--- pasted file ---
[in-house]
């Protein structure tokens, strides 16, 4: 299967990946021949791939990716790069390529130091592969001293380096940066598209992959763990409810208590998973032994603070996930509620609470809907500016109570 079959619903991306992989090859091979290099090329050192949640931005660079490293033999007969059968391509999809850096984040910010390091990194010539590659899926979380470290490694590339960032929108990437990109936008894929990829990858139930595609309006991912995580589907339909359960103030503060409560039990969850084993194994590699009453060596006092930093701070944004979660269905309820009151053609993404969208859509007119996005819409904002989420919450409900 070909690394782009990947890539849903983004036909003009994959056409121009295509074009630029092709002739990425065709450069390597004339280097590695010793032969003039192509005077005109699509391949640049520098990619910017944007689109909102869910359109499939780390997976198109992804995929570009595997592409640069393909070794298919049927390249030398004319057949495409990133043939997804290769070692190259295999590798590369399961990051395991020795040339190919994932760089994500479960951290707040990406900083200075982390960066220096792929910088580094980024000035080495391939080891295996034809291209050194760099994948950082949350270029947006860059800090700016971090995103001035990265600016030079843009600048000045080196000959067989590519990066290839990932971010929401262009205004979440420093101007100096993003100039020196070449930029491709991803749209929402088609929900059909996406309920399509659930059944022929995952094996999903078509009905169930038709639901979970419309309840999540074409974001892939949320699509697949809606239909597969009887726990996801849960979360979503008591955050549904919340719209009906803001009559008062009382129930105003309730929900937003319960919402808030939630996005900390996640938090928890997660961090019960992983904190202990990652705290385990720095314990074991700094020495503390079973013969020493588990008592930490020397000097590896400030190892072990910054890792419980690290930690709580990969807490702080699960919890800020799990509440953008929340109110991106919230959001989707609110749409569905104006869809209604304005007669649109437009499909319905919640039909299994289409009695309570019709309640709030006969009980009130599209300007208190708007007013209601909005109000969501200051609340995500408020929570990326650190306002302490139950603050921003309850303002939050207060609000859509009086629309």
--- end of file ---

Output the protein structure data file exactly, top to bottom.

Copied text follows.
[in-house]
């Protein structure tokens, strides 16, 4: 299967990946021949791939990716790069390529130091592969001293380096940066598209992959763990409810208590998973032994603070996930509620609470809907500016109570 079959619903991306992989090859091979290099090329050192949640931005660079490293033999007969059968391509999809850096984040910010390091990194010539590659899926979380470290490694590339960032929108990437990109936008894929990829990858139930595609309006991912995580589907339909359960103030503060409560039990969850084993194994590699009453060596006092930093701070944004979660269905309820009151053609993404969208859509007119996005819409904002989420919450409900 070909690394782009990947890539849903983004036909003009994959056409121009295509074009630029092709002739990425065709450069390597004339280097590695010793032969003039192509005077005109699509391949640049520098990619910017944007689109909102869910359109499939780390997976198109992804995929570009595997592409640069393909070794298919049927390249030398004319057949495409990133043939997804290769070692190259295999590798590369399961990051395991020795040339190919994932760089994500479960951290707040990406900083200075982390960066220096792929910088580094980024000035080495391939080891295996034809291209050194760099994948950082949350270029947006860059800090700016971090995103001035990265600016030079843009600048000045080196000959067989590519990066290839990932971010929401262009205004979440420093101007100096993003100039020196070449930029491709991803749209929402088609929900059909996406309920399509659930059944022929995952094996999903078509009905169930038709639901979970419309309840999540074409974001892939949320699509697949809606239909597969009887726990996801849960979360979503008591955050549904919340719209009906803001009559008062009382129930105003309730929900937003319960919402808030939630996005900390996640938090928890997660961090019960992983904190202990990652705290385990720095314990074991700094020495503390079973013969020493588990008592930490020397000097590896400030190892072990910054890792419980690290930690709580990969807490702080699960919890800020799990509440953008929340109110991106919230959001989707609110749409569905104006869809209604304005007669649109437009499909319905919640039909299994289409009695309570019709309640709030006969009980009130599209300007208190708007007013209601909005109000969501200051609340995500408020929570990326650190306002302490139950603050921003309850303002939050207060609000859509009086629309």